Most books dealing with the proper interpretation of Genesis 1 attempt to do one of two things: show how Genesis 1 cannot be reconciled with modern science, or show how Genesis 1 can be reconciled with modern science. Some try to show that Genesis presents us with a young universe, while others try to show that Genesis presents us with an old universe. Either way, it is presumed that Genesis 1 intends to present us with a scientific description of how God created (order, duration, etc.).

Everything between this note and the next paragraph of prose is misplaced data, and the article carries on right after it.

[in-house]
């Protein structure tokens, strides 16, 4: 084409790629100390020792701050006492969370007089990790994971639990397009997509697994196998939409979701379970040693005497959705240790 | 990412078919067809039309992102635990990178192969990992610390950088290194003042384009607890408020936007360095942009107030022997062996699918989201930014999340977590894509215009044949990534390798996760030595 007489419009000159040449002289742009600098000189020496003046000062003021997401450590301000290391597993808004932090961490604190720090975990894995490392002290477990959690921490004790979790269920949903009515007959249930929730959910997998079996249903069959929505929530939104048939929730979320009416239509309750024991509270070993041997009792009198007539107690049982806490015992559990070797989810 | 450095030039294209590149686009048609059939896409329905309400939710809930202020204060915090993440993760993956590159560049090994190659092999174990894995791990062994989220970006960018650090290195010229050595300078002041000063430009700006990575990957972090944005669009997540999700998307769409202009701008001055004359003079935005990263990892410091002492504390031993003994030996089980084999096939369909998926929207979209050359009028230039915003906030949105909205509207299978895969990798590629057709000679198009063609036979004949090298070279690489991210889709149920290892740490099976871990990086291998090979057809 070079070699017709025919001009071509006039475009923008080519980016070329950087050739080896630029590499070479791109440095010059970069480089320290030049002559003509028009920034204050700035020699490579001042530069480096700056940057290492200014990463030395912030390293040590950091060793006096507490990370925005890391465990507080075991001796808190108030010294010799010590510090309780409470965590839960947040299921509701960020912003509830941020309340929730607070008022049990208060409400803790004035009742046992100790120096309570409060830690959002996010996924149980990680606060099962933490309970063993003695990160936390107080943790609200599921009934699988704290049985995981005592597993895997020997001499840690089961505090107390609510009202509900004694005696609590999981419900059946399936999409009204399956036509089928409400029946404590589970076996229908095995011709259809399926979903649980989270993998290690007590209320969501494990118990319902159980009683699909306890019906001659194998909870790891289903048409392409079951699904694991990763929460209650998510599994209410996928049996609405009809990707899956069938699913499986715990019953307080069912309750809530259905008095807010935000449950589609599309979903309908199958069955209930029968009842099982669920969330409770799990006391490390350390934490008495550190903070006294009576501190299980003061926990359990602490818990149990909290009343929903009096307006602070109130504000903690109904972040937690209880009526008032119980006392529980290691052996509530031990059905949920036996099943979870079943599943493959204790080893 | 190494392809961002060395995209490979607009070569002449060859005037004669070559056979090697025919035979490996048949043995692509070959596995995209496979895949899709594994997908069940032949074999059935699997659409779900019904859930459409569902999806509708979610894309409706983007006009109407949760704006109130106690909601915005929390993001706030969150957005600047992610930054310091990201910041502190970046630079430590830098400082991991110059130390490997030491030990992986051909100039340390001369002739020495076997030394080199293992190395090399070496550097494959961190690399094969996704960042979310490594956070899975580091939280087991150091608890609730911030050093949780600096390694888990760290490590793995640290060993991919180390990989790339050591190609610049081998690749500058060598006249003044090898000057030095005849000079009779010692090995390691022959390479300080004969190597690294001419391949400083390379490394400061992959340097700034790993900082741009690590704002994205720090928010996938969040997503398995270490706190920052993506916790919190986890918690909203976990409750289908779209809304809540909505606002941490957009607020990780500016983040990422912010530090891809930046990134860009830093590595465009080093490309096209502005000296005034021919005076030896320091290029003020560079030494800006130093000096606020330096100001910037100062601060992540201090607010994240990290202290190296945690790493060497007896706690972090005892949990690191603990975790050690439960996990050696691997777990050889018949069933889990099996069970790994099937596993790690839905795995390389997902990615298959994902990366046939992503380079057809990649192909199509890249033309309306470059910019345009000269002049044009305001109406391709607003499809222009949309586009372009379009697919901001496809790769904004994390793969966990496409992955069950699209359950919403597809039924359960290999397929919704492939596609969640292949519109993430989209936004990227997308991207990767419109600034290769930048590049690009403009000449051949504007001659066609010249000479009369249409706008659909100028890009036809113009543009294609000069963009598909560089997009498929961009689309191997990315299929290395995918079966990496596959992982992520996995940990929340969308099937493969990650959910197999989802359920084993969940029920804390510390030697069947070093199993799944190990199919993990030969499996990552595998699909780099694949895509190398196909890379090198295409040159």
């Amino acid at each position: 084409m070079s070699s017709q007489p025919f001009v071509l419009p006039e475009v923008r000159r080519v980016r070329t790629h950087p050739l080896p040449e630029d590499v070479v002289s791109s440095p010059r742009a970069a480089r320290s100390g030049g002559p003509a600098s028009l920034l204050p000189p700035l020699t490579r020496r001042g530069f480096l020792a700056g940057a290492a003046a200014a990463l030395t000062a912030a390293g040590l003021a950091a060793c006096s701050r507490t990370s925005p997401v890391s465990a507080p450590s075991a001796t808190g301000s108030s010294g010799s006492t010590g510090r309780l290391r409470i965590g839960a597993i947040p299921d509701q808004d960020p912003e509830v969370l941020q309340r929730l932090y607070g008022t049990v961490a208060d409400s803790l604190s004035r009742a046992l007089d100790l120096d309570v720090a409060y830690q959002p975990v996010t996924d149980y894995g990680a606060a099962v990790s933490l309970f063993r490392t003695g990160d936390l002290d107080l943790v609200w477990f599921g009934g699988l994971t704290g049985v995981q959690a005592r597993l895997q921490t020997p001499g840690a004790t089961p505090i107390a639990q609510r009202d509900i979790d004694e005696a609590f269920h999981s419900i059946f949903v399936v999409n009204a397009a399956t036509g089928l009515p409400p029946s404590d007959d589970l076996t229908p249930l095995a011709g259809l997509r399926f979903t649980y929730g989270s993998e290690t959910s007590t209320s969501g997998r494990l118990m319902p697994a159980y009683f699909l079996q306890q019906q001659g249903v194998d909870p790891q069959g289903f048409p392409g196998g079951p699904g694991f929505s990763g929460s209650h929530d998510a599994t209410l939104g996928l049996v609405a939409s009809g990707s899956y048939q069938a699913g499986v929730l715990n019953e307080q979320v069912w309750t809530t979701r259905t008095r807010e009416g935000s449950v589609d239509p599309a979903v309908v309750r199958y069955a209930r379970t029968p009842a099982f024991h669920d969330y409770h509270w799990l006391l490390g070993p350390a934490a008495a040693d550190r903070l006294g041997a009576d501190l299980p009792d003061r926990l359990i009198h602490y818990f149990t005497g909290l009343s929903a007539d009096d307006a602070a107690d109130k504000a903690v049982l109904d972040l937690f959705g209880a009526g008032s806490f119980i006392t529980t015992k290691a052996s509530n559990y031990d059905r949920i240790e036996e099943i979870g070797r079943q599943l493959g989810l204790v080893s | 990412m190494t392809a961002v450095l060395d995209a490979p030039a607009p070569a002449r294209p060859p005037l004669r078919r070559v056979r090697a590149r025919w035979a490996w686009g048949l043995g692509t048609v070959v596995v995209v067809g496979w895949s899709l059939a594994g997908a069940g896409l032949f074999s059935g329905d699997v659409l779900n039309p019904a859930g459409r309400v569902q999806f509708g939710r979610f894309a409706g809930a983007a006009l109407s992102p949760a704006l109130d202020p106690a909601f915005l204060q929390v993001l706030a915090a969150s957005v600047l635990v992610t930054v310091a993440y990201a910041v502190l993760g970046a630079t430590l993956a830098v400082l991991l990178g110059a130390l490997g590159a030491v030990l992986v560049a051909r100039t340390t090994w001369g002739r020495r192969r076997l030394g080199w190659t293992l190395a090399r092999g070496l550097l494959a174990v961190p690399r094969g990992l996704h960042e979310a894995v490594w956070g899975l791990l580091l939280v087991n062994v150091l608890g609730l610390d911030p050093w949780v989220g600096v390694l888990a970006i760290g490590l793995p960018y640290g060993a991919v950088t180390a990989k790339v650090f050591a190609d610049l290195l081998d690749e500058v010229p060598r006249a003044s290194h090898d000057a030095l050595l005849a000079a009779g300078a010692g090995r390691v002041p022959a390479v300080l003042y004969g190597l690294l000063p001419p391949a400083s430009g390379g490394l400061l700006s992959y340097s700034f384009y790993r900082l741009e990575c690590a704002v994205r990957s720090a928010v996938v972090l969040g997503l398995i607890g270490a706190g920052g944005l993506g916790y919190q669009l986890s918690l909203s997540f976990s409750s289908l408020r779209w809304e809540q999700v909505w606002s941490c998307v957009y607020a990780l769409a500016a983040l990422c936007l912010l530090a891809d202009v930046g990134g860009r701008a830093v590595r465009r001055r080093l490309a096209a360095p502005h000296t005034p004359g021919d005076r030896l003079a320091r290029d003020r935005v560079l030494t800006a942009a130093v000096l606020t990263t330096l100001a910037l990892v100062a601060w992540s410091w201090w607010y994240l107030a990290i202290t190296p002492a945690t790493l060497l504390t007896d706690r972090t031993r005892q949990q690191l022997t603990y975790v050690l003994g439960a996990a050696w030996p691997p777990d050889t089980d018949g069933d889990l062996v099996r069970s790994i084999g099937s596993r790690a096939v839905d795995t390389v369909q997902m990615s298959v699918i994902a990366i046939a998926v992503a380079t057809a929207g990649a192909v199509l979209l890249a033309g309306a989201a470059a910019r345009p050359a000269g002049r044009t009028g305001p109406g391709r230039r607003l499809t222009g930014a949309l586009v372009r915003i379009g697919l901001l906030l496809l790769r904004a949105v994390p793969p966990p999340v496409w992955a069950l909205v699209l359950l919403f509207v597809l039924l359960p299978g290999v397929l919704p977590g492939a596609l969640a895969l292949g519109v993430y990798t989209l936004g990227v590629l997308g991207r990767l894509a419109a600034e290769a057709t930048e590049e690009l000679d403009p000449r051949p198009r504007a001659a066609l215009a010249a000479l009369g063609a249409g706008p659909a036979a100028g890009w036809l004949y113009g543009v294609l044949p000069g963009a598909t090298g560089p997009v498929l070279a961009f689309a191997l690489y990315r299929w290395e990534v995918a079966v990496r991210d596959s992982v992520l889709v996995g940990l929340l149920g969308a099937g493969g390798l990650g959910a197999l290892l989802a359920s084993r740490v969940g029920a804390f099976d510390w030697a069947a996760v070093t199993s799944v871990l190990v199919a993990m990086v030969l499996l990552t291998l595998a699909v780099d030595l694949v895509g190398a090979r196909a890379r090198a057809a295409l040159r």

In their new book, In the Beginning…We Misunderstood: Interpreting Genesis 1 in Its Original Context, coauthors Johnny Miller and John Soden argue that this presumption is false, and concordism is a misguided hermeneutical approach to Genesis 1. Discussions over the meaning of Genesis should not be driven by scientific questions, but by literary questions. Our interpretation of Genesis should not be determined by our views about science, but by the text itself. Why even think that God meant to provide a scientific description of creation? The most important question to ask is what Moses meant when he wrote the creation account, how his readers would have understood it, and what practical impact it would have for them given their unique historical situation. How did it prepare them for the theology and religious practices they were familiar with in Egypt, as well as those they would encounter in Canaan?